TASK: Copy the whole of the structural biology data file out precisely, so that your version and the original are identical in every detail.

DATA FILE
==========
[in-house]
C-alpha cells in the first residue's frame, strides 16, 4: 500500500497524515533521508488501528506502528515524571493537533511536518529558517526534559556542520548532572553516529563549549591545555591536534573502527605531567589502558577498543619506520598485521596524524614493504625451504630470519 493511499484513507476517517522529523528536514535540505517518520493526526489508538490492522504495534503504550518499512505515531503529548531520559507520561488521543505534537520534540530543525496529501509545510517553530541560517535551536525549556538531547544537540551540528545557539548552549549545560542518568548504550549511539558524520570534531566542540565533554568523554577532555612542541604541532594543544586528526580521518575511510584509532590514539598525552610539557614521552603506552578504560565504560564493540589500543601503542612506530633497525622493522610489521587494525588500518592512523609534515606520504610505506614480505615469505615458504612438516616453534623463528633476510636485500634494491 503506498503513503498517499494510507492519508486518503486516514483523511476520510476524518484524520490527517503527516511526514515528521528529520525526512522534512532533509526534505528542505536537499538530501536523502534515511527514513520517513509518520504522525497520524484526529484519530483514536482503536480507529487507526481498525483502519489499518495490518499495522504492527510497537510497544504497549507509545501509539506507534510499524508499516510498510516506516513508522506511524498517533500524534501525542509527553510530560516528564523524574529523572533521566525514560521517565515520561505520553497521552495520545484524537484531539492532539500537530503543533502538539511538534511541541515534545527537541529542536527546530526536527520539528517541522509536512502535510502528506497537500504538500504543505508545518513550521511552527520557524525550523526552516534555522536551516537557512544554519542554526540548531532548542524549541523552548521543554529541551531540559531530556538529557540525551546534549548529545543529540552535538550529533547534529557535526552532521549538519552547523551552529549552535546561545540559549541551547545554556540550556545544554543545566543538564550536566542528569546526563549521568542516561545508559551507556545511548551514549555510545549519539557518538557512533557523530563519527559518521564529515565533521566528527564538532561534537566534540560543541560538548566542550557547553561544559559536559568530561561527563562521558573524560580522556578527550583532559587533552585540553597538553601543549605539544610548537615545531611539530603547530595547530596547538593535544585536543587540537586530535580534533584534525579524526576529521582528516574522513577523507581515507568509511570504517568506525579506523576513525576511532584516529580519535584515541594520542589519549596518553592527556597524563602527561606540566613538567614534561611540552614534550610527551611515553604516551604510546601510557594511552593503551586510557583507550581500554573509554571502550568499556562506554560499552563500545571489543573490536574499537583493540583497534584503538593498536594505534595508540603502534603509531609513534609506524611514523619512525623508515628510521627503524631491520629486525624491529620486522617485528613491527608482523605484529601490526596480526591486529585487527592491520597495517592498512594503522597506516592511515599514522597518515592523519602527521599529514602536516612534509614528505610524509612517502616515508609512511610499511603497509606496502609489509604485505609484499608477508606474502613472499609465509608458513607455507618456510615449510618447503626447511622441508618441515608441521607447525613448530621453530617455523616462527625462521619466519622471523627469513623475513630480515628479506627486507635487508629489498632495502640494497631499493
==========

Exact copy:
[in-house]
C-alpha cells in the first residue's frame, strides 16, 4: 500500500497524515533521508488501528506502528515524571493537533511536518529558517526534559556542520548532572553516529563549549591545555591536534573502527605531567589502558577498543619506520598485521596524524614493504625451504630470519 493511499484513507476517517522529523528536514535540505517518520493526526489508538490492522504495534503504550518499512505515531503529548531520559507520561488521543505534537520534540530543525496529501509545510517553530541560517535551536525549556538531547544537540551540528545557539548552549549545560542518568548504550549511539558524520570534531566542540565533554568523554577532555612542541604541532594543544586528526580521518575511510584509532590514539598525552610539557614521552603506552578504560565504560564493540589500543601503542612506530633497525622493522610489521587494525588500518592512523609534515606520504610505506614480505615469505615458504612438516616453534623463528633476510636485500634494491 503506498503513503498517499494510507492519508486518503486516514483523511476520510476524518484524520490527517503527516511526514515528521528529520525526512522534512532533509526534505528542505536537499538530501536523502534515511527514513520517513509518520504522525497520524484526529484519530483514536482503536480507529487507526481498525483502519489499518495490518499495522504492527510497537510497544504497549507509545501509539506507534510499524508499516510498510516506516513508522506511524498517533500524534501525542509527553510530560516528564523524574529523572533521566525514560521517565515520561505520553497521552495520545484524537484531539492532539500537530503543533502538539511538534511541541515534545527537541529542536527546530526536527520539528517541522509536512502535510502528506497537500504538500504543505508545518513550521511552527520557524525550523526552516534555522536551516537557512544554519542554526540548531532548542524549541523552548521543554529541551531540559531530556538529557540525551546534549548529545543529540552535538550529533547534529557535526552532521549538519552547523551552529549552535546561545540559549541551547545554556540550556545544554543545566543538564550536566542528569546526563549521568542516561545508559551507556545511548551514549555510545549519539557518538557512533557523530563519527559518521564529515565533521566528527564538532561534537566534540560543541560538548566542550557547553561544559559536559568530561561527563562521558573524560580522556578527550583532559587533552585540553597538553601543549605539544610548537615545531611539530603547530595547530596547538593535544585536543587540537586530535580534533584534525579524526576529521582528516574522513577523507581515507568509511570504517568506525579506523576513525576511532584516529580519535584515541594520542589519549596518553592527556597524563602527561606540566613538567614534561611540552614534550610527551611515553604516551604510546601510557594511552593503551586510557583507550581500554573509554571502550568499556562506554560499552563500545571489543573490536574499537583493540583497534584503538593498536594505534595508540603502534603509531609513534609506524611514523619512525623508515628510521627503524631491520629486525624491529620486522617485528613491527608482523605484529601490526596480526591486529585487527592491520597495517592498512594503522597506516592511515599514522597518515592523519602527521599529514602536516612534509614528505610524509612517502616515508609512511610499511603497509606496502609489509604485505609484499608477508606474502613472499609465509608458513607455507618456510615449510618447503626447511622441508618441515608441521607447525613448530621453530617455523616462527625462521619466519622471523627469513623475513630480515628479506627486507635487508629489498632495502640494497631499493